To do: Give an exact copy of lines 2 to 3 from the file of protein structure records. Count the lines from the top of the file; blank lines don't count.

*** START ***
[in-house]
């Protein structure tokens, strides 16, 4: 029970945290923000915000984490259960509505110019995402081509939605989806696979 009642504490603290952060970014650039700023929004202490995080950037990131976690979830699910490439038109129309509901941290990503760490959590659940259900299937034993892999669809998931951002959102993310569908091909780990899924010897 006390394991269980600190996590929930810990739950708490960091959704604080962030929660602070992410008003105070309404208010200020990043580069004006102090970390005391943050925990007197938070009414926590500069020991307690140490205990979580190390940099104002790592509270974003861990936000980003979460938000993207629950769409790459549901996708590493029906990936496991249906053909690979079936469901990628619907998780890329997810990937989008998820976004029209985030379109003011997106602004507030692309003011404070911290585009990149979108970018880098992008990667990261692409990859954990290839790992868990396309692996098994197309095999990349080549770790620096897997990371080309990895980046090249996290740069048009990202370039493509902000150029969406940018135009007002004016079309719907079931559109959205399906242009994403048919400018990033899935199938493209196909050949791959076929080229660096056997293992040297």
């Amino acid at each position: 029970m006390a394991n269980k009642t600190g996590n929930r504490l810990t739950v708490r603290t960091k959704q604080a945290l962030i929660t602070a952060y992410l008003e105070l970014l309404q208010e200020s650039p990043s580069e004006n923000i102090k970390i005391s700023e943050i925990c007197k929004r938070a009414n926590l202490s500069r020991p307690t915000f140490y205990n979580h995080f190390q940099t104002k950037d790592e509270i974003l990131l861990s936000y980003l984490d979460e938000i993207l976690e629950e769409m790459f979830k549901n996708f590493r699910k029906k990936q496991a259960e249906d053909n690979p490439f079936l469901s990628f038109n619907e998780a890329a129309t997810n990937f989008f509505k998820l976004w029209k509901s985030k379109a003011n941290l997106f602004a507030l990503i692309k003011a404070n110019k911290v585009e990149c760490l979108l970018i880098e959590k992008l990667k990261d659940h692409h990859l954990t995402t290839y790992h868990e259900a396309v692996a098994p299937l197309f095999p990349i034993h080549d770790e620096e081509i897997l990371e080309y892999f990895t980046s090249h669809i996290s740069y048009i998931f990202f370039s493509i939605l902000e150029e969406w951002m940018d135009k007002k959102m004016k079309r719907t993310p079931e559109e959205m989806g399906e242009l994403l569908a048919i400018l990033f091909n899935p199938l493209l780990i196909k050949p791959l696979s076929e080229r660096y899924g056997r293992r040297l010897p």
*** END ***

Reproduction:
């Protein structure tokens, strides 16, 4: 029970945290923000915000984490259960509505110019995402081509939605989806696979 009642504490603290952060970014650039700023929004202490995080950037990131976690979830699910490439038109129309509901941290990503760490959590659940259900299937034993892999669809998931951002959102993310569908091909780990899924010897 006390394991269980600190996590929930810990739950708490960091959704604080962030929660602070992410008003105070309404208010200020990043580069004006102090970390005391943050925990007197938070009414926590500069020991307690140490205990979580190390940099104002790592509270974003861990936000980003979460938000993207629950769409790459549901996708590493029906990936496991249906053909690979079936469901990628619907998780890329997810990937989008998820976004029209985030379109003011997106602004507030692309003011404070911290585009990149979108970018880098992008990667990261692409990859954990290839790992868990396309692996098994197309095999990349080549770790620096897997990371080309990895980046090249996290740069048009990202370039493509902000150029969406940018135009007002004016079309719907079931559109959205399906242009994403048919400018990033899935199938493209196909050949791959076929080229660096056997293992040297």
């Amino acid at each position: 029970m006390a394991n269980k009642t600190g996590n929930r504490l810990t739950v708490r603290t960091k959704q604080a945290l962030i929660t602070a952060y992410l008003e105070l970014l309404q208010e200020s650039p990043s580069e004006n923000i102090k970390i005391s700023e943050i925990c007197k929004r938070a009414n926590l202490s500069r020991p307690t915000f140490y205990n979580h995080f190390q940099t104002k950037d790592e509270i974003l990131l861990s936000y980003l984490d979460e938000i993207l976690e629950e769409m790459f979830k549901n996708f590493r699910k029906k990936q496991a259960e249906d053909n690979p490439f079936l469901s990628f038109n619907e998780a890329a129309t997810n990937f989008f509505k998820l976004w029209k509901s985030k379109a003011n941290l997106f602004a507030l990503i692309k003011a404070n110019k911290v585009e990149c760490l979108l970018i880098e959590k992008l990667k990261d659940h692409h990859l954990t995402t290839y790992h868990e259900a396309v692996a098994p299937l197309f095999p990349i034993h080549d770790e620096e081509i897997l990371e080309y892999f990895t980046s090249h669809i996290s740069y048009i998931f990202f370039s493509i939605l902000e150029e969406w951002m940018d135009k007002k959102m004016k079309r719907t993310p079931e559109e959205m989806g399906e242009l994403l569908a048919i400018l990033f091909n899935p199938l493209l780990i196909k050949p791959l696979s076929e080229r660096y899924g056997r293992r040297l010897p």